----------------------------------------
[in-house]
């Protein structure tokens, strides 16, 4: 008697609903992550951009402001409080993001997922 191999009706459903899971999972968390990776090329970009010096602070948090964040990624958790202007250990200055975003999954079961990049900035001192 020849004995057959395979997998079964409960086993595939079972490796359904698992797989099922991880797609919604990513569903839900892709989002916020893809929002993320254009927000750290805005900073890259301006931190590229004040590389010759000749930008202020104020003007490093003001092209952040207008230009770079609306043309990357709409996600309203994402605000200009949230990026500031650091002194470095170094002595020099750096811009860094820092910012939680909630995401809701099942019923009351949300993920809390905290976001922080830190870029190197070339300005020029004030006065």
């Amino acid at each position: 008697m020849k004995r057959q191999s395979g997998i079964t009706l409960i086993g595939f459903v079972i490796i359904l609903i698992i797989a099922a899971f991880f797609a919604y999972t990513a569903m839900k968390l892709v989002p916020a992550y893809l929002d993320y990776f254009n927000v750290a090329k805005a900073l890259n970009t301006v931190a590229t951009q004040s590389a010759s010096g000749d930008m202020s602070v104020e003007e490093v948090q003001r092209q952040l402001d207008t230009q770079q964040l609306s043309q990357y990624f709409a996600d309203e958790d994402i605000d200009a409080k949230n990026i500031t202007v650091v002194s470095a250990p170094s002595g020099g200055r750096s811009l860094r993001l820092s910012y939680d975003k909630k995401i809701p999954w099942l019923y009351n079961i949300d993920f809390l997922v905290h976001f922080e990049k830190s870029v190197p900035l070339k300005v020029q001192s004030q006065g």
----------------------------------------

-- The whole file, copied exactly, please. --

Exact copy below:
[in-house]
């Protein structure tokens, strides 16, 4: 008697609903992550951009402001409080993001997922 191999009706459903899971999972968390990776090329970009010096602070948090964040990624958790202007250990200055975003999954079961990049900035001192 020849004995057959395979997998079964409960086993595939079972490796359904698992797989099922991880797609919604990513569903839900892709989002916020893809929002993320254009927000750290805005900073890259301006931190590229004040590389010759000749930008202020104020003007490093003001092209952040207008230009770079609306043309990357709409996600309203994402605000200009949230990026500031650091002194470095170094002595020099750096811009860094820092910012939680909630995401809701099942019923009351949300993920809390905290976001922080830190870029190197070339300005020029004030006065």
């Amino acid at each position: 008697m020849k004995r057959q191999s395979g997998i079964t009706l409960i086993g595939f459903v079972i490796i359904l609903i698992i797989a099922a899971f991880f797609a919604y999972t990513a569903m839900k968390l892709v989002p916020a992550y893809l929002d993320y990776f254009n927000v750290a090329k805005a900073l890259n970009t301006v931190a590229t951009q004040s590389a010759s010096g000749d930008m202020s602070v104020e003007e490093v948090q003001r092209q952040l402001d207008t230009q770079q964040l609306s043309q990357y990624f709409a996600d309203e958790d994402i605000d200009a409080k949230n990026i500031t202007v650091v002194s470095a250990p170094s002595g020099g200055r750096s811009l860094r993001l820092s910012y939680d975003k909630k995401i809701p999954w099942l019923y009351n079961i949300d993920f809390l997922v905290h976001f922080e990049k830190s870029v190197p900035l070339k300005v020029q001192s004030q006065g």